It was a story Sam’s grandmother enjoyed telling him so much he believed her, he bet that if she were still alive she would say this world is Mani striking back at Sunna for relinquishing his powers. Who knows she could have been right but he couldn’t allow himself to be so biblical in these times, he needed to survive that was all.

Sam was curious as to why he was no closer to the cabin until his mind rushed back to reality to discover his legs immobilized mid-step. His eyes started to strain from his constant and blink-less gaze at the brief strands of crimson aura flittering between the seas of black that surrounded it. Sam didn’t like this aura, it made him feel queasy and his gut churn as if someone was impaling his abdomen with a spoon to stir up his insides.
He reluctantly refrained from paying too much attention to his own feelings, forcing down his urge to throw-up and sprint in the opposite direction. His left hand started to strain from how tightly he had gripped the peculiar staff strapped to his back; using this pain, he bared the next step forward. Then another. And another. Drowning out the eerie silence with soft crunches of pristine snow breaking beneath his weight. Cautiously, he stood to one side of the doorway with his back to the crippled frame, closing his eyes to steady his breathing and repent his legs from shaking so he could focus on sensing the aura for any life besides the dying creature. The pained, faint wailing had been non-existent since he commenced his trek to the hut but he could still feel the creature’s life-force in the air, pulling each of the hairs under his black fur apparel to a point, although the dwindling intensity seemed to be the only thing driving Sam to hasten his actions.
He swiftly turned the corner, each step, to his surprise on the old floor boards, were shrouded in silence, allowing Sam a slight grin to twitch along his face in a deserved moment of self-pride. The inside of the house opened to a bewilderingly large living room, cold in its attire let alone the temperature; all but an upturned chair and a table with two broken legs, leaving it to prop itself up, lay on the floor, with an oddly sparse bookcase to the left of him staring at a set of questionably stable stairs. To his right was nothing but an old wooden wall with an opening three quarters of the way up leading towards the crimson aura, he didn’t need to see it anymore, the smell alone was enough to identify how maimed this creature must be.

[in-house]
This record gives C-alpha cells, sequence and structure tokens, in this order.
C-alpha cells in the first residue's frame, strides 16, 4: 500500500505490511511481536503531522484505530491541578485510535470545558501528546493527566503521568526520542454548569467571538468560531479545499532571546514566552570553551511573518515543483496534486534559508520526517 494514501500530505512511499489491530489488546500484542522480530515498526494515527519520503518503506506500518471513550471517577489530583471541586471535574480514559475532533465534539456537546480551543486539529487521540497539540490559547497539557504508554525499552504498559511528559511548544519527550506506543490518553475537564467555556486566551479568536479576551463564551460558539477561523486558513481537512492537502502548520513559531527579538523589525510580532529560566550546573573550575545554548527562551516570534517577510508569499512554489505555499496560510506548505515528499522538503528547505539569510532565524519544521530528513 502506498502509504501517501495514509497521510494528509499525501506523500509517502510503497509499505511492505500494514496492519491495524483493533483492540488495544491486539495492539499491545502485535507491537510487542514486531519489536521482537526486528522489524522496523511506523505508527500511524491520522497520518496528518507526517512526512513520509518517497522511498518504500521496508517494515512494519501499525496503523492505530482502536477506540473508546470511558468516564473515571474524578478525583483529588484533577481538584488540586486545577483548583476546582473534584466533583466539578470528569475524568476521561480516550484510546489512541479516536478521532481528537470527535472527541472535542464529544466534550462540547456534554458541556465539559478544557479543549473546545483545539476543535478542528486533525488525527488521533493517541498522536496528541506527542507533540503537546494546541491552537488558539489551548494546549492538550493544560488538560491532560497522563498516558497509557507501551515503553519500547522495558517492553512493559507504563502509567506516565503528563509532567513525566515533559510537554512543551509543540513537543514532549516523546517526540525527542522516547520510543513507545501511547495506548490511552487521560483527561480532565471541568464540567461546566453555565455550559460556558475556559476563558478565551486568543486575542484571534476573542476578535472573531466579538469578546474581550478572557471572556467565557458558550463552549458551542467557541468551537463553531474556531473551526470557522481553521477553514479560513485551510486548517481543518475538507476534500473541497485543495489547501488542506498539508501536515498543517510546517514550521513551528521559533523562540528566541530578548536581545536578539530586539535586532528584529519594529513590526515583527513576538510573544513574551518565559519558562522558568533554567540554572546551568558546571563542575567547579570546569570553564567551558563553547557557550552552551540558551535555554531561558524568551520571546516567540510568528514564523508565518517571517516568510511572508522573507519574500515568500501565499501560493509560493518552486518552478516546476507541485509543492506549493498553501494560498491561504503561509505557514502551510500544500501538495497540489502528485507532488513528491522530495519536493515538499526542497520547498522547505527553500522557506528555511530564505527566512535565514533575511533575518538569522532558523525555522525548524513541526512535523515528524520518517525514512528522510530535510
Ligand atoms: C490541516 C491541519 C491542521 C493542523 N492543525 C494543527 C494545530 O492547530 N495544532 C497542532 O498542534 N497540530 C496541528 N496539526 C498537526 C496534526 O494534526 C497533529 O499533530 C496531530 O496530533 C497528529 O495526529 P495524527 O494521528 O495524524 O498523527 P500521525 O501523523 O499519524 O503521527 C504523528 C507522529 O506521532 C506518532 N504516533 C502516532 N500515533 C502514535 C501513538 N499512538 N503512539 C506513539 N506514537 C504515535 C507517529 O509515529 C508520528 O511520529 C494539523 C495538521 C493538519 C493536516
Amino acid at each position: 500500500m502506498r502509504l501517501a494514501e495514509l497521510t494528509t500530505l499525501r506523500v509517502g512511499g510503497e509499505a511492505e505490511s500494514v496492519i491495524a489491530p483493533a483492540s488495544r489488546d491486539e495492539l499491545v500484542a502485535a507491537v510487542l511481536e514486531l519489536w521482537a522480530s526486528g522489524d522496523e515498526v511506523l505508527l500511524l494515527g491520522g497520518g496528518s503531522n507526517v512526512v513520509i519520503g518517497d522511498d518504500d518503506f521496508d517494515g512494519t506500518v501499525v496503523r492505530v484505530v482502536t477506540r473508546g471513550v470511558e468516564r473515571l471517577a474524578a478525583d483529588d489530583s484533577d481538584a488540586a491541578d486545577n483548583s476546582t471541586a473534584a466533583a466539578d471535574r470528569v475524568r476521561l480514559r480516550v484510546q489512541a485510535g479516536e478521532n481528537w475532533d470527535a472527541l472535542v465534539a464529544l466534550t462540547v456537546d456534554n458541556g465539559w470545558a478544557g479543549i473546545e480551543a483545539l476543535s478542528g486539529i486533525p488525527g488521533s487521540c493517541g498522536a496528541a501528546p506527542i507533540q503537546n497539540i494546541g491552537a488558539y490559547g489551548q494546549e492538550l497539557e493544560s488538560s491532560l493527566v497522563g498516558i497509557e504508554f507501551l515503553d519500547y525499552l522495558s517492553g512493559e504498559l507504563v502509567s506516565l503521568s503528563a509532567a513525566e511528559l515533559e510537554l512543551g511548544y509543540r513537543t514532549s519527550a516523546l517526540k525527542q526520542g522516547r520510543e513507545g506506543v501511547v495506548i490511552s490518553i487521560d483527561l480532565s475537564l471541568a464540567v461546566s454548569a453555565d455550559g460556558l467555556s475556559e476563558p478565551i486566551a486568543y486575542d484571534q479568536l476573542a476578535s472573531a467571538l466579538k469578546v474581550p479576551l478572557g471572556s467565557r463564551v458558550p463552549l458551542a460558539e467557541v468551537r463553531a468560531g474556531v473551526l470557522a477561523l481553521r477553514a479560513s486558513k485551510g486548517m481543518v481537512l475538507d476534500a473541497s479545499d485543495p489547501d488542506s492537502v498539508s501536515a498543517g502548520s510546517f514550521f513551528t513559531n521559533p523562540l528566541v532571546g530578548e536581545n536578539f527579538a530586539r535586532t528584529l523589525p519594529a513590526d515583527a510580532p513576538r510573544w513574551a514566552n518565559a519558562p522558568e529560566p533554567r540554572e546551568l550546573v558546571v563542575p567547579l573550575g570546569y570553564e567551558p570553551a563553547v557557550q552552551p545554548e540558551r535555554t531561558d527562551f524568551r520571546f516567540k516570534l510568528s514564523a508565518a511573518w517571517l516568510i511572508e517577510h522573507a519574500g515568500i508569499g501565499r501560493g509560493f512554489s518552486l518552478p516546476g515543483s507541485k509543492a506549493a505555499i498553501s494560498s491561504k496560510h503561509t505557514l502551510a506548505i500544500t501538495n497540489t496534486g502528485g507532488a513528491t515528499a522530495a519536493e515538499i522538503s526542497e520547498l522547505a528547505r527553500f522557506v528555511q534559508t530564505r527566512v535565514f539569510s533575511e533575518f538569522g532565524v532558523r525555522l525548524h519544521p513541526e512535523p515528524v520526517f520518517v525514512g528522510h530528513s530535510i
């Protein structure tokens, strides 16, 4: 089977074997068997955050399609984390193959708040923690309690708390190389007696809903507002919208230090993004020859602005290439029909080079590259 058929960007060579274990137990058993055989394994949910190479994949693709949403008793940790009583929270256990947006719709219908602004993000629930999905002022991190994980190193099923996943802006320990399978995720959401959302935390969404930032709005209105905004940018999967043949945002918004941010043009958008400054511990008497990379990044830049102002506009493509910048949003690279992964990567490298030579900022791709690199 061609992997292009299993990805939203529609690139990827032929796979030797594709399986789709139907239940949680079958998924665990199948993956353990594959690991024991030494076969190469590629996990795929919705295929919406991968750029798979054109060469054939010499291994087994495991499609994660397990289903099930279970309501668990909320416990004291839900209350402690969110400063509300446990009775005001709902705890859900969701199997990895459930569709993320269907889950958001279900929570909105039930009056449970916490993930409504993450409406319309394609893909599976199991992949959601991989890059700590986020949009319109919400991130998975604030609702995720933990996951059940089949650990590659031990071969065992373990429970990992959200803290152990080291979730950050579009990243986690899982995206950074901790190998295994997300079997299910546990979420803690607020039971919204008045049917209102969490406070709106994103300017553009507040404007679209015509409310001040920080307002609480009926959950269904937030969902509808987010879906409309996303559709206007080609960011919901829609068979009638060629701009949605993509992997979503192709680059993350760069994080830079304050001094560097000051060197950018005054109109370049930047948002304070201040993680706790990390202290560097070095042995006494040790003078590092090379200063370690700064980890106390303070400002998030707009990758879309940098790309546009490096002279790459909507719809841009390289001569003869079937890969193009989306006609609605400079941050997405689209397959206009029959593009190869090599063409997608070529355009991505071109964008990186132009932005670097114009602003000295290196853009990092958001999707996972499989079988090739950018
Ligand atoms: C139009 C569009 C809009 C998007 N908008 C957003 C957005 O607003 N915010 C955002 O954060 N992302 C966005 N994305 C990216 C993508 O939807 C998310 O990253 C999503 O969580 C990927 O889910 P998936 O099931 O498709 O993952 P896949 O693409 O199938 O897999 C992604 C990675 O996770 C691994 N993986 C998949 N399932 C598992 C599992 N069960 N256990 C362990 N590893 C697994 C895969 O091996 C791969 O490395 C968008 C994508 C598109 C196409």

Taking the same approach as outside, Sam took one step at a time; one after the other, each step silent until he neared the doorway where they lay victim to light creaks. Sam grimaced, slowing the amount of pressure on each footstep, his face a contortion of pain as he tried to stabilise his balance. Suddenly his eyes shot open from their strained expression and his movements stopped. Something wasn’t right. The creaking of the floorboards weren’t in time with his own. He started focusing on the opening that lead into the dark imageless room beyond, even with his enhanced eyesight Sam couldn’t make out any figures. Satisfied with the new silence, Sam shifting his weight for another step. Yet another agonisingly loud creak was emitted. But now he was certain; it wasn’t from his side of the wall.